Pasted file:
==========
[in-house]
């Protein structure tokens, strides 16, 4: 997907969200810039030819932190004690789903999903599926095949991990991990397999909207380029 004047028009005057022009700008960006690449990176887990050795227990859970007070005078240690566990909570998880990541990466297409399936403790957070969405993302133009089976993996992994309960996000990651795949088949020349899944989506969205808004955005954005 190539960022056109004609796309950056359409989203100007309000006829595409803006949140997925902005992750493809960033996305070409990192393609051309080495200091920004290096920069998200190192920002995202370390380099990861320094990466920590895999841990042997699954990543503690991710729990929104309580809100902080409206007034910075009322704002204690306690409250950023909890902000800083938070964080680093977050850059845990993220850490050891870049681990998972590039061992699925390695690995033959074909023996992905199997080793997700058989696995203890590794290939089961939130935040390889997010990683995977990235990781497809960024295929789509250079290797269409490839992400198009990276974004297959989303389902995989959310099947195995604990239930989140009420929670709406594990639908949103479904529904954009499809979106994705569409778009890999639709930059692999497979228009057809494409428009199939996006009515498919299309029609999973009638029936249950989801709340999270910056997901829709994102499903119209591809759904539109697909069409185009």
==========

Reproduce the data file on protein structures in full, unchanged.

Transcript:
[in-house]
């Protein structure tokens, strides 16, 4: 997907969200810039030819932190004690789903999903599926095949991990991990397999909207380029 004047028009005057022009700008960006690449990176887990050795227990859970007070005078240690566990909570998880990541990466297409399936403790957070969405993302133009089976993996992994309960996000990651795949088949020349899944989506969205808004955005954005 190539960022056109004609796309950056359409989203100007309000006829595409803006949140997925902005992750493809960033996305070409990192393609051309080495200091920004290096920069998200190192920002995202370390380099990861320094990466920590895999841990042997699954990543503690991710729990929104309580809100902080409206007034910075009322704002204690306690409250950023909890902000800083938070964080680093977050850059845990993220850490050891870049681990998972590039061992699925390695690995033959074909023996992905199997080793997700058989696995203890590794290939089961939130935040390889997010990683995977990235990781497809960024295929789509250079290797269409490839992400198009990276974004297959989303389902995989959310099947195995604990239930989140009420929670709406594990639908949103479904529904954009499809979106994705569409778009890999639709930059692999497979228009057809494409428009199939996006009515498919299309029609999973009638029936249950989801709340999270910056997901829709994102499903119209591809759904539109697909069409185009």